How to Retire Early and Wealthy…
- Reveals the only 3 action steps you need to ensure your early retirement goals.
- Uncovers the 2 obstacles that derail most early retirements… and how to avoid them.
- Shows you how to put your financial security on auto-pilot.
Believe it or not, building wealth for a secure, early retirement is actually very simple…
… in theory.
The equation for financial success is a function of just three easy-to-understand principles:
- The amount of money you invest.
- The growth rate of your money.
- The amount of time it has to grow.
Unfortunately, few people succeed in building wealth because it has little to do with understanding simple principles and everything to do with taking effective action.
The challenge isn’t in knowledge, but in translating that knowledge into meaningful results.
Why? Building wealth requires you overcome the following two hurdles:
- You must translate the wealth building principles into actionable rules that will take you to your goal.
- Then, you must actually live according to those rules.
You probably already know the three principles for compounding and building wealth. Most people do; yet, few people actually live according to them.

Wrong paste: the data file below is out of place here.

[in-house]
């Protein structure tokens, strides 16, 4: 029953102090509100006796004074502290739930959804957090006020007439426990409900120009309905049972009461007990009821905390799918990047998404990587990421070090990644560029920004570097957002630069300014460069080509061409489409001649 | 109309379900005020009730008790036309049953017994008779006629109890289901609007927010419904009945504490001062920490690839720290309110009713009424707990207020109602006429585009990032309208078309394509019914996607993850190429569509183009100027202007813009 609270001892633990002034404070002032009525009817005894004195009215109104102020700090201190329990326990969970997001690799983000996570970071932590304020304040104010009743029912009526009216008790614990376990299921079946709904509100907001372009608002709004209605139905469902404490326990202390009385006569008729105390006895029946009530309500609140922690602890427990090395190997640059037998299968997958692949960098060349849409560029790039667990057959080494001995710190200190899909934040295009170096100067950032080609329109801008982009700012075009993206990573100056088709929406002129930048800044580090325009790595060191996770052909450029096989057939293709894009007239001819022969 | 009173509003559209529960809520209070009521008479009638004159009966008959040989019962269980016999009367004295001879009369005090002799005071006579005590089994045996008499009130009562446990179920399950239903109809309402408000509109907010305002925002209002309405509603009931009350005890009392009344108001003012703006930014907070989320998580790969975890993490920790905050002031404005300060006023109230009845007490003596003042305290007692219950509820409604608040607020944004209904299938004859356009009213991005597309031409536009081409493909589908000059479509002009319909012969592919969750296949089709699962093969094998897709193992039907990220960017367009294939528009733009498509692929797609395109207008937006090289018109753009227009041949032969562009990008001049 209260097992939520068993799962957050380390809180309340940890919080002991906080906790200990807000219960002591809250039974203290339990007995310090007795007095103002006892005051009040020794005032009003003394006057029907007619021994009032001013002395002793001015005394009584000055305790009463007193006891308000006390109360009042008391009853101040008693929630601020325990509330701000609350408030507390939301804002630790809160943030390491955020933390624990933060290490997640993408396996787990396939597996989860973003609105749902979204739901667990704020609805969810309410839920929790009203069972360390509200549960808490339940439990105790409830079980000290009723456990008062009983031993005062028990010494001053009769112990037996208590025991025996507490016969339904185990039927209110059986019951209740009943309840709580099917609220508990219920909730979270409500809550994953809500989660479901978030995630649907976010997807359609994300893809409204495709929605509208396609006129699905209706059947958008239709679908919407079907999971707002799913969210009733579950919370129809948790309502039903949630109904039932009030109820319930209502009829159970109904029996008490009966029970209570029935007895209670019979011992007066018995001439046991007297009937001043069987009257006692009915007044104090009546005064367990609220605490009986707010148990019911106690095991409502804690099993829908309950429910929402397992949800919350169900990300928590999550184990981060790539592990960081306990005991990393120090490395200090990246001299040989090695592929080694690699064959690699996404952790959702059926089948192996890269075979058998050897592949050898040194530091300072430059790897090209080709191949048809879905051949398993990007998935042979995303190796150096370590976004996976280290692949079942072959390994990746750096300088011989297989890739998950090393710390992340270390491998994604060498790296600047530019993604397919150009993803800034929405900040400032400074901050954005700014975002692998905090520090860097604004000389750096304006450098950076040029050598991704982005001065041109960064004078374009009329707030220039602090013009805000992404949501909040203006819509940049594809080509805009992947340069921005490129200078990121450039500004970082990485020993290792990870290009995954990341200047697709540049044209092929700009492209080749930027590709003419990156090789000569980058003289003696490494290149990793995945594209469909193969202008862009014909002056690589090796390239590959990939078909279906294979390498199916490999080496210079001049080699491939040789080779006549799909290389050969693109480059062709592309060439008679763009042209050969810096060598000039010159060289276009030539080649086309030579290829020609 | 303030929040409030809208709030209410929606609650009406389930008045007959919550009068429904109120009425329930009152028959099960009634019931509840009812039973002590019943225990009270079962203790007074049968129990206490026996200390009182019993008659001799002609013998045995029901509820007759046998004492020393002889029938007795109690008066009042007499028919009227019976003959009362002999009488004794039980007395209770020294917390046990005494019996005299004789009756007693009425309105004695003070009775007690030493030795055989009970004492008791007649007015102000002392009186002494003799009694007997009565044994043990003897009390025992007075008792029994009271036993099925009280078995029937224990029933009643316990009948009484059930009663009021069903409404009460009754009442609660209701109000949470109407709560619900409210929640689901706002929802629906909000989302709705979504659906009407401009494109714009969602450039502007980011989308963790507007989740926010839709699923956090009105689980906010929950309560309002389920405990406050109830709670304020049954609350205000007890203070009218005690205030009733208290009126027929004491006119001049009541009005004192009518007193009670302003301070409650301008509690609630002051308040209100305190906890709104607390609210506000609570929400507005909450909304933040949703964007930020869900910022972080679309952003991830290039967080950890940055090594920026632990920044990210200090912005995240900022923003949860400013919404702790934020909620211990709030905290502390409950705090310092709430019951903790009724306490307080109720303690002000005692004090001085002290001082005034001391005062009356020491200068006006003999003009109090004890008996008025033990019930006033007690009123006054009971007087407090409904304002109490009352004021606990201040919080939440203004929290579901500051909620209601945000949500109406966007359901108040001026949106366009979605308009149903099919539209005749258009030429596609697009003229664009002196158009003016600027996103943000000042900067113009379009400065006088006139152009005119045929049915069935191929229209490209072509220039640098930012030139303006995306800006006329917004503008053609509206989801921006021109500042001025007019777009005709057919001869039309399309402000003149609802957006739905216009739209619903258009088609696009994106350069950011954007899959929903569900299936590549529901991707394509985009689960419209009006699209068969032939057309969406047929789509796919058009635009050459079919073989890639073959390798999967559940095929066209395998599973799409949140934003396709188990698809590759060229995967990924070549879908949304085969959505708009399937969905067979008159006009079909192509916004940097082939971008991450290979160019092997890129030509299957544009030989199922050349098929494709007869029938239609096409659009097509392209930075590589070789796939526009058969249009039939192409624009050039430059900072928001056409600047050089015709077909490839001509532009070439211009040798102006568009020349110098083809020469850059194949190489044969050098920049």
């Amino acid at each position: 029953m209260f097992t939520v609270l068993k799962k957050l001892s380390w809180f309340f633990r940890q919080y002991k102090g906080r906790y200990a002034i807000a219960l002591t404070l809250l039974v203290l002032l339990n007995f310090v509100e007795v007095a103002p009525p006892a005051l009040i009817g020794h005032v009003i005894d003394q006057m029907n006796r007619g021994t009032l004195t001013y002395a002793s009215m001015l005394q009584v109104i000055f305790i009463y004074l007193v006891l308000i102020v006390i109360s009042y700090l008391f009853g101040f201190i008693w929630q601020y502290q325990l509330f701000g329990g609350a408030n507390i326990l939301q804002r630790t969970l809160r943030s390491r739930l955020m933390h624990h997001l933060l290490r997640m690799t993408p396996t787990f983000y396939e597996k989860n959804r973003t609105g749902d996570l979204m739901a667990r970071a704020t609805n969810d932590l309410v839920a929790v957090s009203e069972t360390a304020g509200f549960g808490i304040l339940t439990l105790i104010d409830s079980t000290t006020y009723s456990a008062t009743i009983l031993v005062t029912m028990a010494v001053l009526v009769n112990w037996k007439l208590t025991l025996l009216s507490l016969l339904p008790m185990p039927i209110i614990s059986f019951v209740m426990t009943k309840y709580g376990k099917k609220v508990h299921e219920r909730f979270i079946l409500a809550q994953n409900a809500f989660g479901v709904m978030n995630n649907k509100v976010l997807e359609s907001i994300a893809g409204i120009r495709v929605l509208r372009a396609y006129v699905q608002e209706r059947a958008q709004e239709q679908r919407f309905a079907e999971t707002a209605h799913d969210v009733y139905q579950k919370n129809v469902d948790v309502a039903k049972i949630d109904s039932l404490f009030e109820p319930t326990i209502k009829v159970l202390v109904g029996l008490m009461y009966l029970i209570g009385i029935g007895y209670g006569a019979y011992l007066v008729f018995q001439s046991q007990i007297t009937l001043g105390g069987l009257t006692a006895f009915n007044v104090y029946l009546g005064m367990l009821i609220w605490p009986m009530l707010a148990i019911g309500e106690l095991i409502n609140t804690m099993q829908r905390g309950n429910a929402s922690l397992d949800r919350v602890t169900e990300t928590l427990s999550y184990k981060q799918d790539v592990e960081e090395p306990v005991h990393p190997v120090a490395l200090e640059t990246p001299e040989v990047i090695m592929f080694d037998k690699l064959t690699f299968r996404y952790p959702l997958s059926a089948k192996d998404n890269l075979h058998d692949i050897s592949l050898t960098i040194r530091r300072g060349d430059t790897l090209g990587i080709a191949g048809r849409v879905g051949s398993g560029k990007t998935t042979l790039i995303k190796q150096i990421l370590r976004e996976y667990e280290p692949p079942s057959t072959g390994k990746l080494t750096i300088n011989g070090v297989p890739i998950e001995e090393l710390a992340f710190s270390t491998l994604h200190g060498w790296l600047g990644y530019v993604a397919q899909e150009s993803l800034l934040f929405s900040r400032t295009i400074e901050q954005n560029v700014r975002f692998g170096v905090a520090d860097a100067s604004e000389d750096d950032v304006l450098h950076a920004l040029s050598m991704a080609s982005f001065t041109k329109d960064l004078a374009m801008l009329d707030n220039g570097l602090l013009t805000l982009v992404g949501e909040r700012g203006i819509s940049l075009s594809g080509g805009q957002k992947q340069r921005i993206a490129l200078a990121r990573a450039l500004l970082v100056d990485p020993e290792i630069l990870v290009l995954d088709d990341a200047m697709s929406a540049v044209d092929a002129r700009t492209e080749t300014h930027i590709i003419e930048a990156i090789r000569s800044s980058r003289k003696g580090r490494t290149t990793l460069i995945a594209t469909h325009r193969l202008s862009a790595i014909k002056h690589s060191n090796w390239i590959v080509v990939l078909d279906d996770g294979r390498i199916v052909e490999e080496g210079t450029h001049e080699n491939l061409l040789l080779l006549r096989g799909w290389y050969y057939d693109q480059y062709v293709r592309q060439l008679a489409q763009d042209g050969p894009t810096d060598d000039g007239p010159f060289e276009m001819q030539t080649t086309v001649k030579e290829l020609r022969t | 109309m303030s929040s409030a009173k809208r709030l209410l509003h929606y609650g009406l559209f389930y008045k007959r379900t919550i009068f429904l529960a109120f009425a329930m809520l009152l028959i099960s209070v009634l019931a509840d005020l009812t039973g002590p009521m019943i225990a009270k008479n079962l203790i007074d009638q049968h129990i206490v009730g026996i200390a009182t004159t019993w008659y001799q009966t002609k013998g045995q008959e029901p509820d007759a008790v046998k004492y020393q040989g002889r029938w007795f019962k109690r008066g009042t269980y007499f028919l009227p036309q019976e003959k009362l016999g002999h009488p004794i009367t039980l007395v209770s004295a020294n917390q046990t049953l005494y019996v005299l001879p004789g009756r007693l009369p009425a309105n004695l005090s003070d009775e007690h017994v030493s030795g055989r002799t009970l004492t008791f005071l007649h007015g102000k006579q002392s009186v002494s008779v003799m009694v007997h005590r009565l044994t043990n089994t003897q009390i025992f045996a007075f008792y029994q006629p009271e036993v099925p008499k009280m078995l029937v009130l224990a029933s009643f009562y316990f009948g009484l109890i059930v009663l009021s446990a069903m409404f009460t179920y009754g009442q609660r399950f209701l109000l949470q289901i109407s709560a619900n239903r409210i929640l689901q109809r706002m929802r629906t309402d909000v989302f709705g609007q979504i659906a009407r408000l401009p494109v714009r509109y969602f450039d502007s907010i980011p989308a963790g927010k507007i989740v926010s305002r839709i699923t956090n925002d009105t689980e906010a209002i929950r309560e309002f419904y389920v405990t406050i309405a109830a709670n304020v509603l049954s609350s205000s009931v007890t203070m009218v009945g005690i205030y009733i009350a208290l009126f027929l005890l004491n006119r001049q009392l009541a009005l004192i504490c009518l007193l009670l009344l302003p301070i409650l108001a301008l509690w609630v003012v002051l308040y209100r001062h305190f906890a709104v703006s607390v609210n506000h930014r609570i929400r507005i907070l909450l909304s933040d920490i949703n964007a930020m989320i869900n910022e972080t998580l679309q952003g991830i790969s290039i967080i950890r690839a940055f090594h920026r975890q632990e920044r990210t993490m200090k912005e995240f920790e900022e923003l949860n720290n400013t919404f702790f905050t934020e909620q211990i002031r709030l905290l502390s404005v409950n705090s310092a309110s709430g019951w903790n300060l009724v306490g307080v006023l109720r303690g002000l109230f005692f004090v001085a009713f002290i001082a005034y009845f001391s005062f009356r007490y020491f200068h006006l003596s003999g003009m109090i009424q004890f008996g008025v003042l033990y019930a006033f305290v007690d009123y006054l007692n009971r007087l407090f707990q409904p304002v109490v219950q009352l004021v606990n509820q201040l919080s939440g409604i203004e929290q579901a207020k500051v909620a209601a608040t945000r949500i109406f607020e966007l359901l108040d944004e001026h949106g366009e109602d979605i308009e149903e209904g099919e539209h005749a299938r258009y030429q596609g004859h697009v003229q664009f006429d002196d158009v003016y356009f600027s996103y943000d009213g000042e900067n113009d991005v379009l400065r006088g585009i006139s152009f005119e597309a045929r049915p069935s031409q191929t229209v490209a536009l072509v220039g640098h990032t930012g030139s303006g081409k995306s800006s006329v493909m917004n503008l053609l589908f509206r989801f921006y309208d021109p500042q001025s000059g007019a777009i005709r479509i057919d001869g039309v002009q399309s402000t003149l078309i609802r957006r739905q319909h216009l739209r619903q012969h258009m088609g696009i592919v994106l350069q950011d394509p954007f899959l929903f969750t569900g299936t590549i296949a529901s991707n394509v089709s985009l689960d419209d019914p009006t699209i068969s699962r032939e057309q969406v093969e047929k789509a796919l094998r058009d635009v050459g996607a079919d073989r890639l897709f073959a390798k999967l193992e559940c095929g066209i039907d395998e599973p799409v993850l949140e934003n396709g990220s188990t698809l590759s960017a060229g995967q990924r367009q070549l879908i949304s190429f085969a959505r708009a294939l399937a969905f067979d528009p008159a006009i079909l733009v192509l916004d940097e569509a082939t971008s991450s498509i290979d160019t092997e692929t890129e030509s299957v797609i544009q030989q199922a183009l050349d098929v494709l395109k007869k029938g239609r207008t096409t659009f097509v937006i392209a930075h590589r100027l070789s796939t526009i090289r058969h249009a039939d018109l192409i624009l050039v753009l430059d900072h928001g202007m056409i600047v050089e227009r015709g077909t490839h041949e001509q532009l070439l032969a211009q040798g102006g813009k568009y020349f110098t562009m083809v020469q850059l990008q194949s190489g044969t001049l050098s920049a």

To know and not do is to not know at all.
This is critical. Most people fail to succeed financially because the rules are easy to understand but surprisingly hard to live by. Living them is the key… and also the problem.
For that reason, don’t judge the quality of the following twelve tips by whether they “rock your boat” with originality and genius. That’s not the point.
If early retirement planning via smart wealth building is as straightforward as I claim, then this shouldn’t be rocket science. In fact, you probably already know most of what’s in this article.
But before you yawn and click away from the page, you may want to consider whether or not you are living in congruence with each of the following wealth building tips. That’s the key!
You may think you know this stuff already. But if you aren’t talking the talk and walking the walk, then it requires revisiting.
Either you are living in integrity with what is taking you toward wealth and an early retirement, or you aren’t. It’s just that simple.
As you read this article, ask yourself, “Are my daily habits honoring each and every one of these financial truths?” Judging by results will tell you what you really know, and an honest assessment should be a little uncomfortable for most.